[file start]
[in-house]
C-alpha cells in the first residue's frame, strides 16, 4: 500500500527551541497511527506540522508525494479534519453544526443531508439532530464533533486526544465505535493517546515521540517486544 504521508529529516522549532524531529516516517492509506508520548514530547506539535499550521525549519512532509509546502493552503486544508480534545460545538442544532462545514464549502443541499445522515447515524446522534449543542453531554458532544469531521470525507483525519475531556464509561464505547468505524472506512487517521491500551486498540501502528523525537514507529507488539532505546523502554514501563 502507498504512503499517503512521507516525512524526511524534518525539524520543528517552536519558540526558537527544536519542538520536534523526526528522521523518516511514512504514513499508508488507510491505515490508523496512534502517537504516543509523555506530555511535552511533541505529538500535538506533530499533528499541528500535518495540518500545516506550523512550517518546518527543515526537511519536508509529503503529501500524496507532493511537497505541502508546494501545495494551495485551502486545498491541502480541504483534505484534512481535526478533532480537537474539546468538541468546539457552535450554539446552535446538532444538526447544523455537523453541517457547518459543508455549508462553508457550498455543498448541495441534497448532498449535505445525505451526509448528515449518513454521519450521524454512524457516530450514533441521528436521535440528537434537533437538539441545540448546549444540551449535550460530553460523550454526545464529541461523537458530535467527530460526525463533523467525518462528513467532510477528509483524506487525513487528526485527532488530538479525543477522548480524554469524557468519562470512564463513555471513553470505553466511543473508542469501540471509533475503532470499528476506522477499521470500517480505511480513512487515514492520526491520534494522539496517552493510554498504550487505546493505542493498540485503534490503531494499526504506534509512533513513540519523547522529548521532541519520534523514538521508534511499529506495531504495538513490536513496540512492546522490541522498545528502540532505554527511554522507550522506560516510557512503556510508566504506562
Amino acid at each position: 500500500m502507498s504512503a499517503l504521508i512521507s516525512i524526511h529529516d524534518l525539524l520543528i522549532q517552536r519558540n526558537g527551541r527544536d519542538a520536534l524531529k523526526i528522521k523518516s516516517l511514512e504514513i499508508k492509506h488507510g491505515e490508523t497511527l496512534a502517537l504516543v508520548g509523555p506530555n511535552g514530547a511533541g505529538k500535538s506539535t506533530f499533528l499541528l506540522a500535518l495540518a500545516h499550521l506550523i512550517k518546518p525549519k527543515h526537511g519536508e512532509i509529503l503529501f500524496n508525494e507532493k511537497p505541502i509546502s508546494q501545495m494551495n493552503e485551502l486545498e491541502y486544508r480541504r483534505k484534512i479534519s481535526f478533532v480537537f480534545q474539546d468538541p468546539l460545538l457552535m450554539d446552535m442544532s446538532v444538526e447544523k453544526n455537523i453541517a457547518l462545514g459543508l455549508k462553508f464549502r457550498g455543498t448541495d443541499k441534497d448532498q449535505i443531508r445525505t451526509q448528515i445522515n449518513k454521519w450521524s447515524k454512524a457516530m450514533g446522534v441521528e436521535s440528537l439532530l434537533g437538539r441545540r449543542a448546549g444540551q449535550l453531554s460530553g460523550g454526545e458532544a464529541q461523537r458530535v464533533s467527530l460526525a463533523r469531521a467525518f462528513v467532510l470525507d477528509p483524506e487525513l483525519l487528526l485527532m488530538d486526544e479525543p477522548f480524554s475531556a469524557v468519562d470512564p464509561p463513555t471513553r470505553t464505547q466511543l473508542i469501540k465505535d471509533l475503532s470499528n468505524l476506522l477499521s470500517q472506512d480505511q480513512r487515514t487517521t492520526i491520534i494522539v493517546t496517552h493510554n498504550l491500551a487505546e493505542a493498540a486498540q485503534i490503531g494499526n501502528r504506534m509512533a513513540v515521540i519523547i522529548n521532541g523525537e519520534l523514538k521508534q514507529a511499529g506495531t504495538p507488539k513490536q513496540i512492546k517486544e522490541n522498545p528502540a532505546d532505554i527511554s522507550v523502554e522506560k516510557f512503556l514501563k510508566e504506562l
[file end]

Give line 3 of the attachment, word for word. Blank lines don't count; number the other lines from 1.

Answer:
Amino acid at each position: 500500500m502507498s504512503a499517503l504521508i512521507s516525512i524526511h529529516d524534518l525539524l520543528i522549532q517552536r519558540n526558537g527551541r527544536d519542538a520536534l524531529k523526526i528522521k523518516s516516517l511514512e504514513i499508508k492509506h488507510g491505515e490508523t497511527l496512534a502517537l504516543v508520548g509523555p506530555n511535552g514530547a511533541g505529538k500535538s506539535t506533530f499533528l499541528l506540522a500535518l495540518a500545516h499550521l506550523i512550517k518546518p525549519k527543515h526537511g519536508e512532509i509529503l503529501f500524496n508525494e507532493k511537497p505541502i509546502s508546494q501545495m494551495n493552503e485551502l486545498e491541502y486544508r480541504r483534505k484534512i479534519s481535526f478533532v480537537f480534545q474539546d468538541p468546539l460545538l457552535m450554539d446552535m442544532s446538532v444538526e447544523k453544526n455537523i453541517a457547518l462545514g459543508l455549508k462553508f464549502r457550498g455543498t448541495d443541499k441534497d448532498q449535505i443531508r445525505t451526509q448528515i445522515n449518513k454521519w450521524s447515524k454512524a457516530m450514533g446522534v441521528e436521535s440528537l439532530l434537533g437538539r441545540r449543542a448546549g444540551q449535550l453531554s460530553g460523550g454526545e458532544a464529541q461523537r458530535v464533533s467527530l460526525a463533523r469531521a467525518f462528513v467532510l470525507d477528509p483524506e487525513l483525519l487528526l485527532m488530538d486526544e479525543p477522548f480524554s475531556a469524557v468519562d470512564p464509561p463513555t471513553r470505553t464505547q466511543l473508542i469501540k465505535d471509533l475503532s470499528n468505524l476506522l477499521s470500517q472506512d480505511q480513512r487515514t487517521t492520526i491520534i494522539v493517546t496517552h493510554n498504550l491500551a487505546e493505542a493498540a486498540q485503534i490503531g494499526n501502528r504506534m509512533a513513540v515521540i519523547i522529548n521532541g523525537e519520534l523514538k521508534q514507529a511499529g506495531t504495538p507488539k513490536q513496540i512492546k517486544e522490541n522498545p528502540a532505546d532505554i527511554s522507550v523502554e522506560k516510557f512503556l514501563k510508566e504506562l